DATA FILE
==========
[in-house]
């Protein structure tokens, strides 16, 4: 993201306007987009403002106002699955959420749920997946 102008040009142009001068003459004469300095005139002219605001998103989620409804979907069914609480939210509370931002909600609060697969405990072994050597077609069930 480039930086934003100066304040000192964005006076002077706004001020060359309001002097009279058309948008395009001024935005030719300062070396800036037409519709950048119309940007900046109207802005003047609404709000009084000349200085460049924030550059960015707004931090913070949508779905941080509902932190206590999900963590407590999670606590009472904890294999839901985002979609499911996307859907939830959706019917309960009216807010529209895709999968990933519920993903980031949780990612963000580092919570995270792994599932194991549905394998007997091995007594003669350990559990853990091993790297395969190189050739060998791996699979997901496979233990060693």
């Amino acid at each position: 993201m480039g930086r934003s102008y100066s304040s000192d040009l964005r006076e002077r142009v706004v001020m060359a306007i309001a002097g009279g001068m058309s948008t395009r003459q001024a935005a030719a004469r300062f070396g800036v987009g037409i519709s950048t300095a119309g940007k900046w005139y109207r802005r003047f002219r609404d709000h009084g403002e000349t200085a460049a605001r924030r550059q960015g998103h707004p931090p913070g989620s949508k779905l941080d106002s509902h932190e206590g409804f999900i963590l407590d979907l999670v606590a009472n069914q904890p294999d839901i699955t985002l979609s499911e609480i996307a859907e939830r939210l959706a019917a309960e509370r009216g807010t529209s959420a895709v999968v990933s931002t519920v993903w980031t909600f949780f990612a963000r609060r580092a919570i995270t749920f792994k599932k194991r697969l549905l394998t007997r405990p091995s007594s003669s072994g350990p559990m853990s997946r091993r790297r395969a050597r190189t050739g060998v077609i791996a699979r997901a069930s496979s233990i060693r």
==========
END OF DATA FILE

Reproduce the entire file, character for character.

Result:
[in-house]
């Protein structure tokens, strides 16, 4: 993201306007987009403002106002699955959420749920997946 102008040009142009001068003459004469300095005139002219605001998103989620409804979907069914609480939210509370931002909600609060697969405990072994050597077609069930 480039930086934003100066304040000192964005006076002077706004001020060359309001002097009279058309948008395009001024935005030719300062070396800036037409519709950048119309940007900046109207802005003047609404709000009084000349200085460049924030550059960015707004931090913070949508779905941080509902932190206590999900963590407590999670606590009472904890294999839901985002979609499911996307859907939830959706019917309960009216807010529209895709999968990933519920993903980031949780990612963000580092919570995270792994599932194991549905394998007997091995007594003669350990559990853990091993790297395969190189050739060998791996699979997901496979233990060693």
């Amino acid at each position: 993201m480039g930086r934003s102008y100066s304040s000192d040009l964005r006076e002077r142009v706004v001020m060359a306007i309001a002097g009279g001068m058309s948008t395009r003459q001024a935005a030719a004469r300062f070396g800036v987009g037409i519709s950048t300095a119309g940007k900046w005139y109207r802005r003047f002219r609404d709000h009084g403002e000349t200085a460049a605001r924030r550059q960015g998103h707004p931090p913070g989620s949508k779905l941080d106002s509902h932190e206590g409804f999900i963590l407590d979907l999670v606590a009472n069914q904890p294999d839901i699955t985002l979609s499911e609480i996307a859907e939830r939210l959706a019917a309960e509370r009216g807010t529209s959420a895709v999968v990933s931002t519920v993903w980031t909600f949780f990612a963000r609060r580092a919570i995270t749920f792994k599932k194991r697969l549905l394998t007997r405990p091995s007594s003669s072994g350990p559990m853990s997946r091993r790297r395969a050597r190189t050739g060998v077609i791996a699979r997901a069930s496979s233990i060693r």